My Notebook – Walking the Land

On my field walks I never tire of digging, tasting, smelling, touching, and observing the constant changes taking place on the farm, whether it’s in the fields, orchards, or non-cultivated wild spaces.

Right now, as we approach the Summer Solstice, the farm is a continuously changing canvas of activity and fertile growth. I try to walk the land we farm every day, otherwise it’s easy to miss things. In the coming days, if temperatures do climb into the 90’s as predicted, several crops will need to be watched carefully since they will ripen and mature much faster. Green beans, still tiny right now, can double in size within a day, or some of the apricots, already turning orange in color but still hard to the touch, will most likely be ready to harvest.

Almost, but not quite, ripe.

Daily field walks also help me identify and ward off damaging diseases or insects early on. Especially with flea or cucumber beetles, I like to cover young seedlings with row covers or make timely applications of kaolin clay to minimize their damage.

Row covers protect vulnerable seedlings from pests.

On my walks I always check the soil moisture in the fields. The easiest and quickest way is to use my hands, digging into the top 4-5 inches of soil and feeling the moisture by kneading and sifting the soil through my fingers. At the same time, while I check the moisture level, I determine whether a crop needs cultivating. Cultivating the soil is not only critical in aerating the soil to increase water and nutrient uptake, but also to remove competing weeds.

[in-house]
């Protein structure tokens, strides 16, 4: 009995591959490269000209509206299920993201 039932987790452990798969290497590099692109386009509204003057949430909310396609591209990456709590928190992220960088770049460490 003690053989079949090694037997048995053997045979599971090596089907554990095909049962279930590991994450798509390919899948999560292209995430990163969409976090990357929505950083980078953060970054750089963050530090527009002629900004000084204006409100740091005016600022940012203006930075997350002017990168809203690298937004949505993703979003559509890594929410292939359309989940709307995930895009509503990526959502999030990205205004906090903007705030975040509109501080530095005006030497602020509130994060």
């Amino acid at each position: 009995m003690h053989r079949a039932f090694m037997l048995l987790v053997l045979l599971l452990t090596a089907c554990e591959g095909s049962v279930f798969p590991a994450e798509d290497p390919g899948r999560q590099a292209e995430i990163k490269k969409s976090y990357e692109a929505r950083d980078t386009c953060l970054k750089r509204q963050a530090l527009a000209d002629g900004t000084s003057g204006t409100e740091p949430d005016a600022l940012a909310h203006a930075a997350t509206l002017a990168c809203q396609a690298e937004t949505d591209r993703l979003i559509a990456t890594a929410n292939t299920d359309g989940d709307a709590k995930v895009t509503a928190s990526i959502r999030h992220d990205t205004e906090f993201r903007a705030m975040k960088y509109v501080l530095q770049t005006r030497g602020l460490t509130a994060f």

Digging in the dirt to test soil moisture and friability.

Weeding rows of recently transplanted seedlings.

During Saturday’s community farm day, I spotted a few limp and wilted looking potato plants while digging for these underground treasures with the kids. I have seen this often enough to know that a gopher was at work. The “rascal”, I noticed, had advanced at least 10 feet down a bed of red potatoes. Typically I would take note to trap him, but since we are planning to harvest that block this week anyway he will continue to enjoy a few more days of indulgence.

The potato harvest has begun.

The joy of walking the fields is that there are always new or unexpected things to discover, whether it’s the tiny clusters of grapes hanging off the vines starting to swell in size, watching the red-tail hawks circling above the fields or simply enjoying the flavors of a fully ripened yellow raspberry.

Clusters of young Concord grapes.

The first golden raspberries.












By | 2020-01-15T14:30:04-08:00 January 1st, 2018|Farm News & Tom's Reflections|Comments Off on My Notebook – Walking the Land